Despite the economic upturn of the 1960s, which established Japan as the third-largest economic power in the world, a fundamental opposition developed against the new political, economic, and cultural structures that had emerged in the post-war period in Japan. In 1968, the resistance manifested itself once again in university student protests against the pending extension of the “ANPO” security pact and the Vietnam War. This phase of the upheaval and alienation is documented by Tomatsu in his photo book OO! Shinjuku. A resident of the Shinjuku commercial and government district of Tokyo, he photographed the lives of the young generation and the student protests, which began in Shinjuku. Tomatsu's photographic sequences of anti-Vietnam protesters, strip clubs, and dark back alleys capture the chaos of Shinjuku in the late sixties, and illustrate the district’s central position in the mythology of postwar Japanese counter-culture.
[Ref. Martin Parr & Gerry Badger, The Photobook: A History, vol.I, p. 290]
Paperback with illustrated cover. 120 black and white photographs with the text by Shomei Tomatsu at the end of the publication. It is no coincidence that this publication appeared at the same time as the second issue of Provoke is no coincidence. The photographer's exploration of the Shinjuku gay district focuses on similar subject matter, namely sex, drugs and underground lifestyles. Tomatsu's work contrasts with that of Morriyama or Nakahira in its clarity and precision.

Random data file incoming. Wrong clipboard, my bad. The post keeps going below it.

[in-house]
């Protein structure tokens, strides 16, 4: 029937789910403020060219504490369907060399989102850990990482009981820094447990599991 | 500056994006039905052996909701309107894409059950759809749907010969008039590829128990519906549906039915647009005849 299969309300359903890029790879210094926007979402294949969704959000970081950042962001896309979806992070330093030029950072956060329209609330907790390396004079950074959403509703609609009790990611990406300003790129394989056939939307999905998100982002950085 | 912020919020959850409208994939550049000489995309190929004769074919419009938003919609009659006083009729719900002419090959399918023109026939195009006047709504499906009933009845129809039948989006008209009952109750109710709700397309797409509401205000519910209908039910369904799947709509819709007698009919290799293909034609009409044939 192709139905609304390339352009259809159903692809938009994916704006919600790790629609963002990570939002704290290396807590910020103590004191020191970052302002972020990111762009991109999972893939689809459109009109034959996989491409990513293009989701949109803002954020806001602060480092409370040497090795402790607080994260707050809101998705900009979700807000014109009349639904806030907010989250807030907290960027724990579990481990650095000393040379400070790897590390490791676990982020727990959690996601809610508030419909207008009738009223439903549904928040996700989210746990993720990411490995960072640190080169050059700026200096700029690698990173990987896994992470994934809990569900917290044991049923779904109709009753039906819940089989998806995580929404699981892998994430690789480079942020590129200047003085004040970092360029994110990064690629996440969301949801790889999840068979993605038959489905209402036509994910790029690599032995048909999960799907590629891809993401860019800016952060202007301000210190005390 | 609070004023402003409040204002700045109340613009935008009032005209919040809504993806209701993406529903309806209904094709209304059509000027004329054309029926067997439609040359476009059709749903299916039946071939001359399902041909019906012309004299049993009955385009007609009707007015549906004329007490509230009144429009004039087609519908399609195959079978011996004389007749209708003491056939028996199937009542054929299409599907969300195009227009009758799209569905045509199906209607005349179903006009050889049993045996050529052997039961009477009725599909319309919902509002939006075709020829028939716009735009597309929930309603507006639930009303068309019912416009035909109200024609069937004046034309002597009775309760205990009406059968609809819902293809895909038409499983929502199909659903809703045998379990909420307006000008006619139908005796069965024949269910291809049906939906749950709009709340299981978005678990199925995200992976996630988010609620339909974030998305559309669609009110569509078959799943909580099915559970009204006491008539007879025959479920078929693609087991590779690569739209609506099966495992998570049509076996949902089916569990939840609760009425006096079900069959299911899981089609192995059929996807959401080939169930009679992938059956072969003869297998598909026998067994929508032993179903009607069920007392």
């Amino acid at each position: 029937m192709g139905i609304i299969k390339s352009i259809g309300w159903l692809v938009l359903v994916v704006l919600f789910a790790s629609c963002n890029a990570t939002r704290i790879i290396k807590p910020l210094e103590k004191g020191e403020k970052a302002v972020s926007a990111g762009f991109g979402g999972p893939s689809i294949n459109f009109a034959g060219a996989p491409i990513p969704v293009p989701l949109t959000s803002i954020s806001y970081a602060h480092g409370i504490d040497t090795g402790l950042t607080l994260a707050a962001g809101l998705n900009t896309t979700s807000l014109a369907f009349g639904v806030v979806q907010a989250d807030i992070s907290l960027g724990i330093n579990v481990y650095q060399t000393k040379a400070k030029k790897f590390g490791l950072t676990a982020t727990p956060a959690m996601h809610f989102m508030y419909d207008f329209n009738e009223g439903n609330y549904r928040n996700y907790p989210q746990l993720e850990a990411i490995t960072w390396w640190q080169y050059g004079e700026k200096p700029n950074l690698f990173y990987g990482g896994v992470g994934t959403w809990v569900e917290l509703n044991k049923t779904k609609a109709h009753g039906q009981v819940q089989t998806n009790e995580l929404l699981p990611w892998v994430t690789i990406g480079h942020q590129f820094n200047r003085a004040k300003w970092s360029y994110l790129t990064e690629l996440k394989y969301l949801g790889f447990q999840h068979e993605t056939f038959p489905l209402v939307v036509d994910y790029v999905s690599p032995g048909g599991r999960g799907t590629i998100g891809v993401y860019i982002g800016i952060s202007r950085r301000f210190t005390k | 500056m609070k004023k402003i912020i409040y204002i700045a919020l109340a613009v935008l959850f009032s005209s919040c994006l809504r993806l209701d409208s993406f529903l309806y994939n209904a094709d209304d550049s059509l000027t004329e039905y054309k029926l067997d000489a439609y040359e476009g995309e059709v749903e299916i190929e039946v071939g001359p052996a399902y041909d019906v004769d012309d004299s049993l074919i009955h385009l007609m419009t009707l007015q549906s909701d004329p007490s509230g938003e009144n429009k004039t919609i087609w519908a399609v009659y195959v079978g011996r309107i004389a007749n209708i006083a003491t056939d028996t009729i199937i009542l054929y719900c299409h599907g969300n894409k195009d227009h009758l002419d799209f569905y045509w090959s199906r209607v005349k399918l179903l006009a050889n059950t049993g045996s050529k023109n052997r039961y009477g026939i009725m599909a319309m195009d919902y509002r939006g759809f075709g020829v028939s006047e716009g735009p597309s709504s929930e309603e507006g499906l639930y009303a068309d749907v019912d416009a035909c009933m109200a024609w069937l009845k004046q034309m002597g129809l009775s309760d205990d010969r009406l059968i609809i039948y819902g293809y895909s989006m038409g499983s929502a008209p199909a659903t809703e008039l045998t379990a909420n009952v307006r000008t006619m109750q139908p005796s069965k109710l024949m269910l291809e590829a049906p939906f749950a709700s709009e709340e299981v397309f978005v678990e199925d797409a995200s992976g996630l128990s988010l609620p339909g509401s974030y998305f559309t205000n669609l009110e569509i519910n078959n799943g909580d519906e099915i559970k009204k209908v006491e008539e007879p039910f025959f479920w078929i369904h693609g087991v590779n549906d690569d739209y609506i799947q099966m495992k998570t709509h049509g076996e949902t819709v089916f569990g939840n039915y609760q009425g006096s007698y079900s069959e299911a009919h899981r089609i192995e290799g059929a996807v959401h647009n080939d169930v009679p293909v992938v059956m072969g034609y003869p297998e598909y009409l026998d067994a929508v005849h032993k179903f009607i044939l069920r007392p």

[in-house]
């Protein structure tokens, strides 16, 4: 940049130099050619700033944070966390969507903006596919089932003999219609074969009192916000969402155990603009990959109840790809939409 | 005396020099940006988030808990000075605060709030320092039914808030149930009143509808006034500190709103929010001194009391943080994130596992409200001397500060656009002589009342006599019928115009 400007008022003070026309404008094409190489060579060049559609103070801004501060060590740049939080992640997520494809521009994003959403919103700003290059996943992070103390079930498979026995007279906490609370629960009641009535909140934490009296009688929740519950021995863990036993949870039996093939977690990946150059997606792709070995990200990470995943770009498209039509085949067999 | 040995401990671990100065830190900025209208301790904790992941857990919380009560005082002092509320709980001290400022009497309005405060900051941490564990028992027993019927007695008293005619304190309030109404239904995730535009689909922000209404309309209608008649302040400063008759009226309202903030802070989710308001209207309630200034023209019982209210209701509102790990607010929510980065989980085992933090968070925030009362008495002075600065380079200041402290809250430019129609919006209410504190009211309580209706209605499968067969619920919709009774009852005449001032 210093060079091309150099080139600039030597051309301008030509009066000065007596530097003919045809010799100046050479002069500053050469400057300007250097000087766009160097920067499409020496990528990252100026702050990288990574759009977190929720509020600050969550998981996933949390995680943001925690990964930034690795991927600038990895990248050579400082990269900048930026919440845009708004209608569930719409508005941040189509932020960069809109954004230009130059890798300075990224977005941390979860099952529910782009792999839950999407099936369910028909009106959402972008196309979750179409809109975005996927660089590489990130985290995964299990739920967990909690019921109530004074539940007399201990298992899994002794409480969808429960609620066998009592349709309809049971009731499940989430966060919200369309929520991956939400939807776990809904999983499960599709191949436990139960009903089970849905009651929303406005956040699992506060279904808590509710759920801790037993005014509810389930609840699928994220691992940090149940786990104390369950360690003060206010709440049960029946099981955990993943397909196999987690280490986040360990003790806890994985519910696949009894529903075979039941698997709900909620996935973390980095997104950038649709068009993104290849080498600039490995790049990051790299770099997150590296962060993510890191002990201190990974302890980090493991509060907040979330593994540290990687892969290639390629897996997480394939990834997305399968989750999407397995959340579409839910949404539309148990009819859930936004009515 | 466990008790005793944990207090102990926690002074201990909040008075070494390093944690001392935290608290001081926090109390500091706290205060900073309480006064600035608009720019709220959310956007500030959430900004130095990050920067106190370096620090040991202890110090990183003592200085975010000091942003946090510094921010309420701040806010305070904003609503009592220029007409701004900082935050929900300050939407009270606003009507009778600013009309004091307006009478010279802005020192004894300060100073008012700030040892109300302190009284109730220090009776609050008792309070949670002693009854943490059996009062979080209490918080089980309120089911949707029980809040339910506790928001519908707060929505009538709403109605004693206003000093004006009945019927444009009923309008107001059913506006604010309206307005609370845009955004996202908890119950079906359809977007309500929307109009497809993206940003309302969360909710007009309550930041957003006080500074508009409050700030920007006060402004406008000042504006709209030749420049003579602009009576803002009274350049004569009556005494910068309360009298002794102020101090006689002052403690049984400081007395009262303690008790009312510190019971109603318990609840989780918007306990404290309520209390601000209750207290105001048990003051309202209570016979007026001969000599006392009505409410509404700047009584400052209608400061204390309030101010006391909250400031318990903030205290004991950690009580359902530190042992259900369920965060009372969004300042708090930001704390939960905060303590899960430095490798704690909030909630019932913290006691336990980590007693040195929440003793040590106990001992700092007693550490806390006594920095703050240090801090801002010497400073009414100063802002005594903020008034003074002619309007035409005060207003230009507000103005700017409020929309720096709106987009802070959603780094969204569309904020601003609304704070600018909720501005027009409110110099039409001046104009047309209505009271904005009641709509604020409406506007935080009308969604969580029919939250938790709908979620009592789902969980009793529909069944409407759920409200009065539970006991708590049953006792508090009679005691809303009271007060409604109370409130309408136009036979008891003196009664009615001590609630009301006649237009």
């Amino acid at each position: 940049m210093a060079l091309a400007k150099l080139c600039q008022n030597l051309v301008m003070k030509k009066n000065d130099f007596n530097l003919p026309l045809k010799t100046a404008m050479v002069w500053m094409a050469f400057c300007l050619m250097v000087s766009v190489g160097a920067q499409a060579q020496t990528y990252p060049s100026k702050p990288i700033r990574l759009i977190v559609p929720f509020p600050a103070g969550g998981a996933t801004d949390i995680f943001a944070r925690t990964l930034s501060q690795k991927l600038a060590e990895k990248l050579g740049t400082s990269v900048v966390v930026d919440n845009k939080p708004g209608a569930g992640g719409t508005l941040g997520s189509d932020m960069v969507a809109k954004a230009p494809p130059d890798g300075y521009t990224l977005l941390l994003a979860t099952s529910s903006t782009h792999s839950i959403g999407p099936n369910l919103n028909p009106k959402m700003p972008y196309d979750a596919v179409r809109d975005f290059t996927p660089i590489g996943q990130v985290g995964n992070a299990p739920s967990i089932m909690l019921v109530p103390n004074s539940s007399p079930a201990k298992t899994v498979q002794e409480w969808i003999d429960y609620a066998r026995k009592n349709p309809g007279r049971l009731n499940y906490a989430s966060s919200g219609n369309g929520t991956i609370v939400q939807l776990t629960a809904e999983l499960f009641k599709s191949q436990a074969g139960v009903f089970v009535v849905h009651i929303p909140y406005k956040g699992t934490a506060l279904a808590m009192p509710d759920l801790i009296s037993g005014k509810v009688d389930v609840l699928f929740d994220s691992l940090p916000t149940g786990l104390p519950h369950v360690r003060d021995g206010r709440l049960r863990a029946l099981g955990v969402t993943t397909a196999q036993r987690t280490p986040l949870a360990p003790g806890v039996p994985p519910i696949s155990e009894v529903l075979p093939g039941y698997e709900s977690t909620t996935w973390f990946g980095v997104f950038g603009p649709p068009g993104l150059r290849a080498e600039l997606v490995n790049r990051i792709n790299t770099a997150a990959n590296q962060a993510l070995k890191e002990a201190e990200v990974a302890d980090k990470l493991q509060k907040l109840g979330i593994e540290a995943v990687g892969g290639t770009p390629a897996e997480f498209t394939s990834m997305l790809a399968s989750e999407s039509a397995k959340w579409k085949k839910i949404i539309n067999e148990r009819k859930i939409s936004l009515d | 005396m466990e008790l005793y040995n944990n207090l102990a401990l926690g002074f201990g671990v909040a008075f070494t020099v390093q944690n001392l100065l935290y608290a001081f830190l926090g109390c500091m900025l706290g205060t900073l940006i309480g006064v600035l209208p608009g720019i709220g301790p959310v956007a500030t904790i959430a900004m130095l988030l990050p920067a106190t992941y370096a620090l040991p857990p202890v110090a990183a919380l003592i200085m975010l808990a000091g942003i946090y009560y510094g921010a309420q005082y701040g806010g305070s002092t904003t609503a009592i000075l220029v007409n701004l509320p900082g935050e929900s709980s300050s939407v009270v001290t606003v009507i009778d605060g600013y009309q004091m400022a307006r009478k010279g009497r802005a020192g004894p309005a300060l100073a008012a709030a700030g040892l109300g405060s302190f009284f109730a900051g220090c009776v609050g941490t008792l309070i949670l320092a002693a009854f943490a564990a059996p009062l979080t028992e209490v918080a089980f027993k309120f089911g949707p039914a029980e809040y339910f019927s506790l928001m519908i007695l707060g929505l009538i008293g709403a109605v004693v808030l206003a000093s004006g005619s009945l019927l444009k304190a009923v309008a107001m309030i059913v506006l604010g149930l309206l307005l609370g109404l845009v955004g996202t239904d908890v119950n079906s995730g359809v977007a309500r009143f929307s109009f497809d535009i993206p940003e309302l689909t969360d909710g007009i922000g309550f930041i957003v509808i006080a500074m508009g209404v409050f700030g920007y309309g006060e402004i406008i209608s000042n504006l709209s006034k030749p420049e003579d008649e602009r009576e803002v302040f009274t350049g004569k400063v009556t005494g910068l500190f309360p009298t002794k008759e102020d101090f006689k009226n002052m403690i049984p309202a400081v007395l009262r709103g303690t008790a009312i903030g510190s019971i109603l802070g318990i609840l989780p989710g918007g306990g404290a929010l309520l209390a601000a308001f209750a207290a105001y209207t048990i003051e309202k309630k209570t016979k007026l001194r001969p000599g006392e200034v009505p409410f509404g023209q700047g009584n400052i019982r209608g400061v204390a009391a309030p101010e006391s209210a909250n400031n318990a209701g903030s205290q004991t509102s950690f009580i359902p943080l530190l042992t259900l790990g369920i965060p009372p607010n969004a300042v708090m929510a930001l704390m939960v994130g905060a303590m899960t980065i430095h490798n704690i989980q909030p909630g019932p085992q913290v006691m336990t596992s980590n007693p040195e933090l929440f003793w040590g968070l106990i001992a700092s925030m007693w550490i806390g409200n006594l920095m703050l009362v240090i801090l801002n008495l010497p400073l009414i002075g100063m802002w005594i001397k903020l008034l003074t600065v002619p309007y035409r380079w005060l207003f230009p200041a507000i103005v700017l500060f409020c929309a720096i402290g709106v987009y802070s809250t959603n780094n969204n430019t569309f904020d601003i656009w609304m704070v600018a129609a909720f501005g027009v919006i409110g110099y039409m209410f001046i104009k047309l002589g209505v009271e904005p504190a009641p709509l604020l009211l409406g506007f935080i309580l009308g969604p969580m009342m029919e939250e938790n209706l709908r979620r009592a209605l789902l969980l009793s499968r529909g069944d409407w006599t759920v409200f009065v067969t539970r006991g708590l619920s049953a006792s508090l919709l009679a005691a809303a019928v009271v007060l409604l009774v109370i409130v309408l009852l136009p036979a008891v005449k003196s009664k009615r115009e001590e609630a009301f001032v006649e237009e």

Illustrated with 150 black-and-white photographs by Shomei Tomatsu, printed in monotone gravure. Original silver cloth with title debossed on cover and stamped in black on spine. With publisher's clear plastic jacket.
Nippon was the first publication of Tomatsu's own publishing company Shaken. The images collected in the book were originally designed to make up three separate photobooks: “11:02” Nagasaki, Osorezan: Countryside Politicians, Homes, and Asphalt and Occupation. Due to the collapse of the intended publisher, the separate projects remained unrealized until Tomatsu formed Shaken.
In Nippon, Tomatsu addresses the conundrum of Japanese postwar national identity. Most of the photos which make up this book were shot on assignment in various parts of the country between 1955 and 1967, and cover a broad range of topics concerning Japanese life. Tomatsu himself notes in a text at the back of the book, that while many of the photographs were published previously or exhibited (his work was being serialized in numerous photography periodicals during the late 1960s), in editing Nippon he was able to “recompose” the photographs, changing titles and themes. None of the book’s texts address the photographs directly, and instead follow more broad thematic routes. This re-editing of the photographs and their grouped themes, forms a parallel to the postwar restructuring that altered Japan's view of itself after the occupation.
[Ref. Ryuichi Kaneko & Ivan Vartanian, Japanese Photobooks of the 1960s and '70s, pp. 94-101]
Illustrated with reproductions of Tomatsu's photographs of Nagasaki after the atomic bomb. 4to, photo-pictorial boards, the spine shows darkening, else near fine, in the publisher's printed slipcase which has a small dampstain. Parr/Badger I 276; Hasselblad 226. The first book by this founding member of the Vivo group with Hosoe, Ikko and others. In 1961 Tomatsu worked with Ken Domon on the Hiroshima-Nagasaki document; this book is his subjective document, titled after the time of the atomic explosion. Tomatsu's influence has been of great importance in the development of modern Japanese photography. Signed by the photographer with his chopmark on the colophon.